Skeptics could charge that Iran's oil and natural gas sectors ensure the regime's survival, even as the government's leadership does fundamental damage to the Iranian economy. However, as PFC Energy Partner and Gulf energy analyst Fareed Mohamedi has observed, the picture of the country's energy sector is quite mixed. Iran's oil supply is steadily diminishing. Perhaps more importantly, its ability to influence world oil markets may be hemmed in by growing production by non-OPEC countries, particularly Iraq. In Iran's vaunted natural gas industry, the picture also remains unclear. Mohamedi observed that worldwide, natural gas production, exploration, and technological innovation will likely increase in the years ahead, possibly reducing Iran's clout in that area as well. As is the case with the economy writ large, Iran's leaders have behaved irresponsibly, failing to pursue the diversification necessary in case of a decline in energy prices.

So where do the sanctions being considered by congress fit in with all this? Congress's sanctions are designed to place an economic stranglehold on Iran, in particular, by exploiting what is thought to be an Iranian dependence on imported refined petroleum. As petroleum costs rise, Iran will begin to feel the pinch. Unfortunately, the effectiveness of such sanctions doesn't quite match the hype. Gal Luft has cautioned that Iran's petroleum dependence is not what it appears.  Thanks to combination of investments in domestic refinery infrastructure, pursuit of energy alternatives and effective rationing schemes, Iran is projected to be gasoline self-sufficient by 2012. This suggests that while the sanctions up for consideration may have a short-term effect, over the medium and long-term, the squeeze put on the Iranian economy is likely to be negligible. But the regime is sure to blame its economic woes on western sanctions in order to distract from its own mismanagement.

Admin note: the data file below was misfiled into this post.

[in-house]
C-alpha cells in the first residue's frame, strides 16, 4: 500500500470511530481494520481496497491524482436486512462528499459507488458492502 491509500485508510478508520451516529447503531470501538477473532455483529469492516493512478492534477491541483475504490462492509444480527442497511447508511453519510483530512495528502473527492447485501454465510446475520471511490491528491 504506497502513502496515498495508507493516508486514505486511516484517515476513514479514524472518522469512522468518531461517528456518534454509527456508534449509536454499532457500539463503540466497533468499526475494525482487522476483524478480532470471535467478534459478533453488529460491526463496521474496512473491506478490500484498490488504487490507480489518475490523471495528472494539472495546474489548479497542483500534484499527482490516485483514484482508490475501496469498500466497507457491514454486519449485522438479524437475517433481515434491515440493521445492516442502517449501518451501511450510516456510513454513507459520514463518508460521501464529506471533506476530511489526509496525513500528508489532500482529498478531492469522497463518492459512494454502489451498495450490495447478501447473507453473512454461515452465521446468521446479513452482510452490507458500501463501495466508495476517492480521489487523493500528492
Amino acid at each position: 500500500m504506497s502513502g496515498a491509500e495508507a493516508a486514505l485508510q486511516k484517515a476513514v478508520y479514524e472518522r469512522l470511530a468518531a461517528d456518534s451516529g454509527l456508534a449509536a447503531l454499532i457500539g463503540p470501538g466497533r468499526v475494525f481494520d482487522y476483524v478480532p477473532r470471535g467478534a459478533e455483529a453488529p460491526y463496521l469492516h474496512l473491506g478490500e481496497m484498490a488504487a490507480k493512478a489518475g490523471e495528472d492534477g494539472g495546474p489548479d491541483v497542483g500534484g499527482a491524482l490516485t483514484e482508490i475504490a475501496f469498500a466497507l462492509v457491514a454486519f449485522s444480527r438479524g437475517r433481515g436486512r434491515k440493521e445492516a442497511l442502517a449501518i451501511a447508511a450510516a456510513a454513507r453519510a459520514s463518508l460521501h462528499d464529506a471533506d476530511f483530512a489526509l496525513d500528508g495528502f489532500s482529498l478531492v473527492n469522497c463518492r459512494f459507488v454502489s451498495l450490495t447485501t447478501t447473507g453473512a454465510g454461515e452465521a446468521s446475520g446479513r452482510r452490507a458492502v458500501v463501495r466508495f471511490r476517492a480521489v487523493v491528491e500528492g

The overall picture is one of an Iranian economy that is heavily straight jacketed already. The current government is largely to blame. Based on the regime's track record of incompetence and the consequences of that incompetence for the Iranian economy, the U.S. would be wise to take a step back, allowing Iran to continue on its present course. As its position grows weaker, the U.S. position would grow stronger, shoring up American diplomatic leverage or at least making Iran easier to contain or deter. The U.S. would also sidestep accusations that its policies had contributed further hardship to the Iranian people. Congress is searching for the most effective means to weaken the Iranian economy; the best approach may be for it to do nothing at all.

Patrick Barry is a Policy Analyst at the National Security Network. He is a contributing writer for Democracy Arsenal.

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The Middle East Channel

Portraits of a forgotten Middle East

The son of a U.S. Foreign Service officer, Kai Bird spent his childhood in Jerusalem, Egypt, Saudi Arabia, and India. Winner of the Pulitzer Prize for American Prometheus, a biography of Manhattan Project physicist J. Robert Oppenheimer, Bird is a contributing editor at the Nation and has written about the history of the United States and Middle East for many years. Here are some of the people he ran into along the way.